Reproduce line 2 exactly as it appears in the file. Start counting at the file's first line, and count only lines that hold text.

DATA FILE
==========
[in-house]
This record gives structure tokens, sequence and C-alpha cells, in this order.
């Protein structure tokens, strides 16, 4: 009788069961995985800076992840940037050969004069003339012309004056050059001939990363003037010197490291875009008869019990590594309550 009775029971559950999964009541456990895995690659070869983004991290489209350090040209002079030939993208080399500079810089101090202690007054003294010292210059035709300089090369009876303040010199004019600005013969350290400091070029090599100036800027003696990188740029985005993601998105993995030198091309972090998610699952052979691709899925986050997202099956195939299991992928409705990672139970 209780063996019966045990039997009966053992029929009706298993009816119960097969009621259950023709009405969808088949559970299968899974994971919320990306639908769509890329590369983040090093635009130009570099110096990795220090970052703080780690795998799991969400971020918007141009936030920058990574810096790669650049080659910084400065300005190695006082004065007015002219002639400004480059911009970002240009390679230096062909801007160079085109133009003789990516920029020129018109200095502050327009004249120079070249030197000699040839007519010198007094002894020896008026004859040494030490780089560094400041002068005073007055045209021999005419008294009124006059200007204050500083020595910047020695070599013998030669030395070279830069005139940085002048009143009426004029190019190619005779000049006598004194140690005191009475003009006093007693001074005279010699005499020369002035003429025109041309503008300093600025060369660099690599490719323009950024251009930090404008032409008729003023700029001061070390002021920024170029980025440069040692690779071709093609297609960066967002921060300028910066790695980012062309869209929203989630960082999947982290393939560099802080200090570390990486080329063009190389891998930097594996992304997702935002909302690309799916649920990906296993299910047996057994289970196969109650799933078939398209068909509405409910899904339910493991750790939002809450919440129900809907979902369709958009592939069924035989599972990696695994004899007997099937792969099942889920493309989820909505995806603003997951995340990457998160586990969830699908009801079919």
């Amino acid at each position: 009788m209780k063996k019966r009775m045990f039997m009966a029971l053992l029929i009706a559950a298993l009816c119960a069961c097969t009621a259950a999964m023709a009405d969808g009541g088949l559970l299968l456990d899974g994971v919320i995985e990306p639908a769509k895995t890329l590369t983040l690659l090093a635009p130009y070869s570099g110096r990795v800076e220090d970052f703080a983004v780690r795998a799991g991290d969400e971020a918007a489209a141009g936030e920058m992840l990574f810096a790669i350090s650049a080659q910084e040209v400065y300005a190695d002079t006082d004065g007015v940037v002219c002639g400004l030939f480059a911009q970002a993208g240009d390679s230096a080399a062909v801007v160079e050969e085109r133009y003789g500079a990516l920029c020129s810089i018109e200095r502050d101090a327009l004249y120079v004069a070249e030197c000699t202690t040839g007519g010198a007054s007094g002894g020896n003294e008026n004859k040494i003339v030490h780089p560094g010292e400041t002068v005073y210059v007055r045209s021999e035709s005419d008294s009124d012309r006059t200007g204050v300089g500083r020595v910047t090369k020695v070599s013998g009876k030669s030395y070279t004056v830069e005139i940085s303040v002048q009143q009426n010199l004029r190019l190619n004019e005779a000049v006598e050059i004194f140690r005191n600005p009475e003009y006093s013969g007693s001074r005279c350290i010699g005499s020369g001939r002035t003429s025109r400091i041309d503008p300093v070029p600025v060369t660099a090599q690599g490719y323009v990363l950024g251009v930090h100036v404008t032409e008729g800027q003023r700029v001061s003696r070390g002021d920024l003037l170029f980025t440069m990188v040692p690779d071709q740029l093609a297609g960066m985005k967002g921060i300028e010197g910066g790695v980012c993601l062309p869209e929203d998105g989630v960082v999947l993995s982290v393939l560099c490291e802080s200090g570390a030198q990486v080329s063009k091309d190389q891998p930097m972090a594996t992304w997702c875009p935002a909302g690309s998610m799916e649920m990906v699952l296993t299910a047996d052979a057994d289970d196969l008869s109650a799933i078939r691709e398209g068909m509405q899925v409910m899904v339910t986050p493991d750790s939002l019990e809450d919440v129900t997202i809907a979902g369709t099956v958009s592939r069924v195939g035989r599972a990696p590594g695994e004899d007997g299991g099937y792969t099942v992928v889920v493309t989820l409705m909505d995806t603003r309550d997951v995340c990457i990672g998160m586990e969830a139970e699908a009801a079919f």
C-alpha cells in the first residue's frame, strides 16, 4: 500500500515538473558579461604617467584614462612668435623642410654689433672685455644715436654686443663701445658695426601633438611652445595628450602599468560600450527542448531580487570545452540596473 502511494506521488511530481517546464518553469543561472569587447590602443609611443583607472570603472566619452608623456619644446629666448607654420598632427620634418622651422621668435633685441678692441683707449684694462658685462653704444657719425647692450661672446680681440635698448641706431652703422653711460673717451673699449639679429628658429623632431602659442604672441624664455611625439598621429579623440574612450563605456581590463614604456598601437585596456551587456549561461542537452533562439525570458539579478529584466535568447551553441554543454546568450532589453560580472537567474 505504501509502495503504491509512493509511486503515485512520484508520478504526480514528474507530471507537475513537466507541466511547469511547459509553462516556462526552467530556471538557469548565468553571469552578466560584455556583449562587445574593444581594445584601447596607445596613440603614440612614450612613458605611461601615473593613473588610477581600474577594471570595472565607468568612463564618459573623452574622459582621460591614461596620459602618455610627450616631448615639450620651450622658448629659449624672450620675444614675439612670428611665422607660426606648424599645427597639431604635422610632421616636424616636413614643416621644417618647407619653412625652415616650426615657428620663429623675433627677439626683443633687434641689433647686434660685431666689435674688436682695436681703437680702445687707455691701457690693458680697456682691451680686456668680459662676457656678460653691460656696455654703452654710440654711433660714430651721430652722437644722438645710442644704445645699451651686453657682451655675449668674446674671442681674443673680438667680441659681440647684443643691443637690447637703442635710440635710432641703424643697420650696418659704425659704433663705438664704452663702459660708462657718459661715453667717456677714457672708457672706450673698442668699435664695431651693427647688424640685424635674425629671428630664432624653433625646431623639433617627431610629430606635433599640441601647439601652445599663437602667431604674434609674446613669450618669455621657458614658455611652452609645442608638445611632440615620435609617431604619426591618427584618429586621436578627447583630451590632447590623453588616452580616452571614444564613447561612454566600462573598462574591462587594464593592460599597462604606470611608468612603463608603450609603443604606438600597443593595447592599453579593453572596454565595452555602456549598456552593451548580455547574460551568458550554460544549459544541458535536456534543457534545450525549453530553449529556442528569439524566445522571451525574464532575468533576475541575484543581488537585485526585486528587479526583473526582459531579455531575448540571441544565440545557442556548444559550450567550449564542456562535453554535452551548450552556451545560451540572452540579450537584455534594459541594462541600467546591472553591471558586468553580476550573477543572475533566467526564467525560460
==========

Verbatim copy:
This record gives structure tokens, sequence and C-alpha cells, in this order.